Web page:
| Mon Nov. 3, 2008 6:21 PM EST

Early%20Voting.jpg

I voted the good ol' fashioned way today—in person at my Oakland polling station (though a day early to beat tomorrow's chaos). I was nervous when I saw the nightmarish line at Alameda County Courthouse, but surprisingly, I got out in about an hour fairly unruffled. The place was fully staffed, the line efficient, and the mood upbeat. A guy quipped, "Obama better appreciate this," as he dutifully made his way to the back.

Not a whiff of the tension that riot police and SWAT teams are gearing up for tomorrow in Oakland—a phenomenon that, strangely, hasn't been very widely reported. Troubling, considering that it's happening mostly in cities with large black populations like Atlanta and Chicago.


Early%20Voting2.jpg


Nichole Wong

Obama's (And Our) Clean-Coal Blues

| Mon Nov. 3, 2008 4:16 PM EST

The Internets are all atwitter today with talk of Obama's supposedly devastating admission that he wants to "bankrupt" the coal industry in the United States. An Ohio industry spokesman said Obama is a "disaster"; conservative blogs are attributing the remarks to some kind of San Francisco "truth serum", and Sarah Palin is accusing the San Francisco Chronicle, which conducted the offending interview back in January, of deliberately hiding its content from voters. (See the article and the Chron's rebuttal here.)

I just want to make a few points to inject a little sanity into this discussion. First, as I mentioned above, the quote comes from a comprehensive sit-down interview Obama conducted with the Chronicle nearly nine months ago. (Watch the whole thing here.) Since then, his stance on this issue has been pretty consistent. He supports a cap-and-trade system for carbon emissions (as does John McCain, by the by), as well as the development of "clean coal" technology.

Here's where we get to the real problem. In the interview, Obama asks, "how can we use coal without emitting greenhouse gases and carbon? And how can we sequester that carbon and capture it?" Characterizing unilateral opposition to coal as "ideological," Obama also stresses that since we already get so much of our electricity from coal, we can't expect to eliminate it from the mix anytime soon. "If technology allows us to use coal in a clean way, we should pursue it," he concludes.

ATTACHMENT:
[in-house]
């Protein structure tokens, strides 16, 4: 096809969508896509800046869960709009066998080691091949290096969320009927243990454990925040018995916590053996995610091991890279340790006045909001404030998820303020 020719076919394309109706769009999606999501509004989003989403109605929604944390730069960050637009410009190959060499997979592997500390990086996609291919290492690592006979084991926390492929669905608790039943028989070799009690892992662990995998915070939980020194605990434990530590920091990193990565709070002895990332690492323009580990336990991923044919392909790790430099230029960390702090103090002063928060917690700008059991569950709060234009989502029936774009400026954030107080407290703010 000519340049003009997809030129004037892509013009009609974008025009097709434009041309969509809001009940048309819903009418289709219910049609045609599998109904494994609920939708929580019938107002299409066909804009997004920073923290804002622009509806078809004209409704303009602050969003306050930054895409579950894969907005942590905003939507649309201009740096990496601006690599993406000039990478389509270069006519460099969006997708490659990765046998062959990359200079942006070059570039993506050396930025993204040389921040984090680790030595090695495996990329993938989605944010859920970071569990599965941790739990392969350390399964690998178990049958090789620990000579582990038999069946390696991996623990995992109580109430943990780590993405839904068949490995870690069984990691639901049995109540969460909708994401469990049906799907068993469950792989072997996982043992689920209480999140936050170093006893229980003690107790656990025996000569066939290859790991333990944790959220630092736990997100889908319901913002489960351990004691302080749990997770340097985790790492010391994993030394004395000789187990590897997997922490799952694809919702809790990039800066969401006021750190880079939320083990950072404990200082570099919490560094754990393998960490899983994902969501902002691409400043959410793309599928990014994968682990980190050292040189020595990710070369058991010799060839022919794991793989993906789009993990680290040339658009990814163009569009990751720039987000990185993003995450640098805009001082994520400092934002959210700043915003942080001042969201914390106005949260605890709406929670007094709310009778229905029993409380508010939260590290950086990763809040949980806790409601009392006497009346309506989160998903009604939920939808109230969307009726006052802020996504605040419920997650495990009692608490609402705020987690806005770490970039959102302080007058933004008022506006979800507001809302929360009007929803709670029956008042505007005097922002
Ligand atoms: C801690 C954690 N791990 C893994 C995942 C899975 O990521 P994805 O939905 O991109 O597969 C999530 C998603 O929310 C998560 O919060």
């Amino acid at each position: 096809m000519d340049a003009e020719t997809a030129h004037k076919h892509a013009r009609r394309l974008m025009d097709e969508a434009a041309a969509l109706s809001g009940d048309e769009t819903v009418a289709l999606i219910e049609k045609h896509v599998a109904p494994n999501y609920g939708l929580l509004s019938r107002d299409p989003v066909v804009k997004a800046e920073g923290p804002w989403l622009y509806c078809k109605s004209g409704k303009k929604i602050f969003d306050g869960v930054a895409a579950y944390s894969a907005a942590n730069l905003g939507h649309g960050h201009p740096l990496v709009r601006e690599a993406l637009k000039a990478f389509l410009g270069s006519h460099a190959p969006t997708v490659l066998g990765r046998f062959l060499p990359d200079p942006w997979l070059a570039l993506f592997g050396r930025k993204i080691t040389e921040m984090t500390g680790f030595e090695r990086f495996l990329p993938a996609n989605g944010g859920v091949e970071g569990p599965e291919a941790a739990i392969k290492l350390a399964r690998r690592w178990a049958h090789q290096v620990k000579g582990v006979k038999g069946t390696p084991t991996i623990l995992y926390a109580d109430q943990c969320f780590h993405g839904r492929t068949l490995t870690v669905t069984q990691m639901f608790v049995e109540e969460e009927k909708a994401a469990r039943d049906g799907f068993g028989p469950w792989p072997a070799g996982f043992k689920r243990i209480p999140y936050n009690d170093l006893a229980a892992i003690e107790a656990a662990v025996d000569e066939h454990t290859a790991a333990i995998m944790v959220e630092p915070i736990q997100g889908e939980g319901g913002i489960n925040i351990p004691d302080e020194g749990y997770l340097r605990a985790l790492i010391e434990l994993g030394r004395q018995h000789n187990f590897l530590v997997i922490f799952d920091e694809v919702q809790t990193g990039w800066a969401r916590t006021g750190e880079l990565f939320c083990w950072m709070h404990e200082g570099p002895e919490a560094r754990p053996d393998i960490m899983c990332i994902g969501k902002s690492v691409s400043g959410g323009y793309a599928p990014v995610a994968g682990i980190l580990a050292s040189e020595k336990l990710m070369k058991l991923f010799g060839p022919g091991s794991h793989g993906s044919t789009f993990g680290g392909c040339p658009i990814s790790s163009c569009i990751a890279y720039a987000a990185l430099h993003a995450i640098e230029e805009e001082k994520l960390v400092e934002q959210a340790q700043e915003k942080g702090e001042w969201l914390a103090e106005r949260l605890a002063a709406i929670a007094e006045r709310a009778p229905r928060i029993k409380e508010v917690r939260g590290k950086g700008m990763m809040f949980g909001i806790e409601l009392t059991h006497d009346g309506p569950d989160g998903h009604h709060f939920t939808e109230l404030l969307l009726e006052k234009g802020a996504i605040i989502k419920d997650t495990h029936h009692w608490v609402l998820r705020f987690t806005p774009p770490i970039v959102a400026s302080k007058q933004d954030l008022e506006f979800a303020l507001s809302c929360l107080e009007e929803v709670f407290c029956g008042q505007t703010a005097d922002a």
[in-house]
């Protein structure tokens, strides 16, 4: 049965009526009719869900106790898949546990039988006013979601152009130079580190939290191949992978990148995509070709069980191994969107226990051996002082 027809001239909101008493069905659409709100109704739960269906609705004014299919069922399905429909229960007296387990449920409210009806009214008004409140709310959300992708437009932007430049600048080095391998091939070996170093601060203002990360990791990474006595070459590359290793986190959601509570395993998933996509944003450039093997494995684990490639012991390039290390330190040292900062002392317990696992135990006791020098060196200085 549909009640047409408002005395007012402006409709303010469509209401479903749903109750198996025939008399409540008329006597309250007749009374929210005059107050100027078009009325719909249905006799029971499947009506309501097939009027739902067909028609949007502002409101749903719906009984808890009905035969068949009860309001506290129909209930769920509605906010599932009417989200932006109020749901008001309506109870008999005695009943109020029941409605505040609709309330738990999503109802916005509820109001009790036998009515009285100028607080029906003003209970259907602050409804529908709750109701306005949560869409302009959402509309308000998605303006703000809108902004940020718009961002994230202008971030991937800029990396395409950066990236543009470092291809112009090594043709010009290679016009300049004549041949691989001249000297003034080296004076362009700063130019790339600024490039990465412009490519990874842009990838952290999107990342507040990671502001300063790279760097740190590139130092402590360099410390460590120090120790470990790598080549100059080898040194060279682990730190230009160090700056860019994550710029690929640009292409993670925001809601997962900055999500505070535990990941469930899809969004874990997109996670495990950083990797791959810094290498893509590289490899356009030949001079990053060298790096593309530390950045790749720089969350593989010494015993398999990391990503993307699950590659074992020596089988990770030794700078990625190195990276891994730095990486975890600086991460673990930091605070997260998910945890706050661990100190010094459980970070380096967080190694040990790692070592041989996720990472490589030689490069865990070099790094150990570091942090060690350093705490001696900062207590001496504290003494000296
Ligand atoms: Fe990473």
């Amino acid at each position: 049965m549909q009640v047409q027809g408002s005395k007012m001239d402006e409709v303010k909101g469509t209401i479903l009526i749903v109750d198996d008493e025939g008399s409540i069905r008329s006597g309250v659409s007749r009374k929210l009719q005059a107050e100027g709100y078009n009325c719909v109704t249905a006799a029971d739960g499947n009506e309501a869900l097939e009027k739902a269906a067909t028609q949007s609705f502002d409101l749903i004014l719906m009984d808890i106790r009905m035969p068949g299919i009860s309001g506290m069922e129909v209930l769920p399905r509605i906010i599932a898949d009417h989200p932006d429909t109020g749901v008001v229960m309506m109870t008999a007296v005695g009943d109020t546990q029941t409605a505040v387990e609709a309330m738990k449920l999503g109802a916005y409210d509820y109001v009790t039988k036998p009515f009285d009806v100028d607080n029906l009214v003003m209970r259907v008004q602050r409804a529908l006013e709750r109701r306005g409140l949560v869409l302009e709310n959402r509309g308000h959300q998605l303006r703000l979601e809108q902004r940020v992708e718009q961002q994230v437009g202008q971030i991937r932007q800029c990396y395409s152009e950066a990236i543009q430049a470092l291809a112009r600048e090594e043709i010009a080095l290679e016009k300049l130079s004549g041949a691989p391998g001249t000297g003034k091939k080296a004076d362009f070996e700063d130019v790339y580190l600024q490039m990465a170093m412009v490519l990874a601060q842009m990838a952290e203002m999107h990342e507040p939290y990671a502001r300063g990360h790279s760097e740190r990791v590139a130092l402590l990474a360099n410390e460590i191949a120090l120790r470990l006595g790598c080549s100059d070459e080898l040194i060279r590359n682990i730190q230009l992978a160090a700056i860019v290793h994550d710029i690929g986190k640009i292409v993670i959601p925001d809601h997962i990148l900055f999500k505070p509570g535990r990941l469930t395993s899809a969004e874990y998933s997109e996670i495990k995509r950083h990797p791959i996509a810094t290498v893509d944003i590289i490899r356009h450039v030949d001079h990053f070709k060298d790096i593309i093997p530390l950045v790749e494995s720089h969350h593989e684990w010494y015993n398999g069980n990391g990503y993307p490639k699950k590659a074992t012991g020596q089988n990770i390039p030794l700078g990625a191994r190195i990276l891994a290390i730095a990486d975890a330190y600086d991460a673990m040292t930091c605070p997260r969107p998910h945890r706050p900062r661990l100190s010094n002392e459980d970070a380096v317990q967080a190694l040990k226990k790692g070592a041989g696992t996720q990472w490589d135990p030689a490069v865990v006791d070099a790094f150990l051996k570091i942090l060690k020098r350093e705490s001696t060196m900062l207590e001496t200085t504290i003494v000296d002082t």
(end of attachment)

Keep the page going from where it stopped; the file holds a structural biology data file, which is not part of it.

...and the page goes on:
But when it comes to "clean coal", it's environmentalists who should be worried, not coal executives.

A Tax Cut Everyone Should Support

| Mon Nov. 3, 2008 2:51 PM EST

A TAX CUT EVERYONE SHOULD SUPPORT....Riffing off a Rachel Maddow segment about stupendously long lines to vote, largely in poor urban precincts, Ezra Klein says:

The poll tax was a sly system of disenfranchisement used in the Jim Crow era to disenfranchise Southern blacks. Aware that the Constitution now assured everyone the "right" to vote, Southern states imposed a voting fee heavy enough that African-Americans would deem it a right too pricey to exercise. The 1964 Civil Rights Act, of course, did away will all that. But as Rachel Maddow says in the clip above, voting lines are just another form of poll tax. They are a time tax. How much is four hours worth to the average voter? How many voters can take four hours off from their job, or their family, to stand at a precinct? We tend to frame long voting lines as an inspiring vision of democracy, but they're quite the opposite: They are disenfranchisement in action. A longer line does not simply mean more people are voting. It means more people are not voting, as they could not afford the time tax.

Just for the record, the poll tax wasn't actually especially "sly." Everyone knew exactly what it was for. But point taken anyway. The flip side, of course, is neighborhoods like mine. I live in an upscale, white, suburban city, and you will be unsurprised to learn that I haven't had to wait more than five minutes to vote since the day I moved here. Quite a coincidence, eh?

Election Day Arrives: Should Obama Supporters Worry?

| Mon Nov. 3, 2008 2:45 PM EST

obama_fret250x200.jpg Democrats are notoriously skittish. Conditioned by decades of underperformance in presidential elections, where they have secured just three victories in the 40 years since Richard Nixon first won the White House, and in Congress, where the Dems have only recently recovered from their crushing 1994 defeat, Democrats are like the metaphorical field mouse, constantly spooked at the first bit of bad news.

The Obama campaign appears to be an exception to that trend. It has inspired more than just hope — it has inspired confidence. So much so that national polls show that wide margins of Democrats and Republicans alike assume Obama will win the presidency. In fact, the Obama campaign has released a video warning supporters of the dangers of over-confidence.

But as Election Day nears, it's likely you know anxious Democrats who just can't help themselves. Four things cause worry.